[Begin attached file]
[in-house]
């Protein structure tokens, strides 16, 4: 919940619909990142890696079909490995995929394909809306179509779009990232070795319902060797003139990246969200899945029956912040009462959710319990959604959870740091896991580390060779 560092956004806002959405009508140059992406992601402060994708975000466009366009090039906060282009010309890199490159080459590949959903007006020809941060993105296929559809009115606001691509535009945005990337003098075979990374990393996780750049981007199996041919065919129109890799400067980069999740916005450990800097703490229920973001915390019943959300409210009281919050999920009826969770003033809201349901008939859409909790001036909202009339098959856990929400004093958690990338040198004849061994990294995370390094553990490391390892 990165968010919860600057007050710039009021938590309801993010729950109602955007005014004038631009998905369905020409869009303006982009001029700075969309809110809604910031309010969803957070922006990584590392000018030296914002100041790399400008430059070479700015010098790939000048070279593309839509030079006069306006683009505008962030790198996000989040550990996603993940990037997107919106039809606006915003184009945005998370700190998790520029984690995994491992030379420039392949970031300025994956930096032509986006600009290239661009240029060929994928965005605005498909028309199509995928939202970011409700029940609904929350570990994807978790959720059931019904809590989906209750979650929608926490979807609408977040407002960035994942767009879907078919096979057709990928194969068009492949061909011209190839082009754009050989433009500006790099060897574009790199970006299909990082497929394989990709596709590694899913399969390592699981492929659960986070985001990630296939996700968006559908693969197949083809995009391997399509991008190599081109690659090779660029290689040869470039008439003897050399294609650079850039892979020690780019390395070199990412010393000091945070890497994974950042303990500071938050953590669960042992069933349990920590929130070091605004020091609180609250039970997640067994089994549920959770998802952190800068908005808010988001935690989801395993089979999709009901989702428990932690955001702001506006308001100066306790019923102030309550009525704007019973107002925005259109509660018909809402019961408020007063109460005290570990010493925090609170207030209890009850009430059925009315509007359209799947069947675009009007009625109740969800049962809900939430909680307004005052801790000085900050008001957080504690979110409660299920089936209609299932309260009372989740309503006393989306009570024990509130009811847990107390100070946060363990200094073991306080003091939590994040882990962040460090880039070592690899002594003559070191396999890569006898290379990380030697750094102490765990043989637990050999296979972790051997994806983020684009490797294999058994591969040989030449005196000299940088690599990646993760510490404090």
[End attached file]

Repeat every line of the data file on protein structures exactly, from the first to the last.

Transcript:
[in-house]
């Protein structure tokens, strides 16, 4: 919940619909990142890696079909490995995929394909809306179509779009990232070795319902060797003139990246969200899945029956912040009462959710319990959604959870740091896991580390060779 560092956004806002959405009508140059992406992601402060994708975000466009366009090039906060282009010309890199490159080459590949959903007006020809941060993105296929559809009115606001691509535009945005990337003098075979990374990393996780750049981007199996041919065919129109890799400067980069999740916005450990800097703490229920973001915390019943959300409210009281919050999920009826969770003033809201349901008939859409909790001036909202009339098959856990929400004093958690990338040198004849061994990294995370390094553990490391390892 990165968010919860600057007050710039009021938590309801993010729950109602955007005014004038631009998905369905020409869009303006982009001029700075969309809110809604910031309010969803957070922006990584590392000018030296914002100041790399400008430059070479700015010098790939000048070279593309839509030079006069306006683009505008962030790198996000989040550990996603993940990037997107919106039809606006915003184009945005998370700190998790520029984690995994491992030379420039392949970031300025994956930096032509986006600009290239661009240029060929994928965005605005498909028309199509995928939202970011409700029940609904929350570990994807978790959720059931019904809590989906209750979650929608926490979807609408977040407002960035994942767009879907078919096979057709990928194969068009492949061909011209190839082009754009050989433009500006790099060897574009790199970006299909990082497929394989990709596709590694899913399969390592699981492929659960986070985001990630296939996700968006559908693969197949083809995009391997399509991008190599081109690659090779660029290689040869470039008439003897050399294609650079850039892979020690780019390395070199990412010393000091945070890497994974950042303990500071938050953590669960042992069933349990920590929130070091605004020091609180609250039970997640067994089994549920959770998802952190800068908005808010988001935690989801395993089979999709009901989702428990932690955001702001506006308001100066306790019923102030309550009525704007019973107002925005259109509660018909809402019961408020007063109460005290570990010493925090609170207030209890009850009430059925009315509007359209799947069947675009009007009625109740969800049962809900939430909680307004005052801790000085900050008001957080504690979110409660299920089936209609299932309260009372989740309503006393989306009570024990509130009811847990107390100070946060363990200094073991306080003091939590994040882990962040460090880039070592690899002594003559070191396999890569006898290379990380030697750094102490765990043989637990050999296979972790051997994806983020684009490797294999058994591969040989030449005196000299940088690599990646993760510490404090």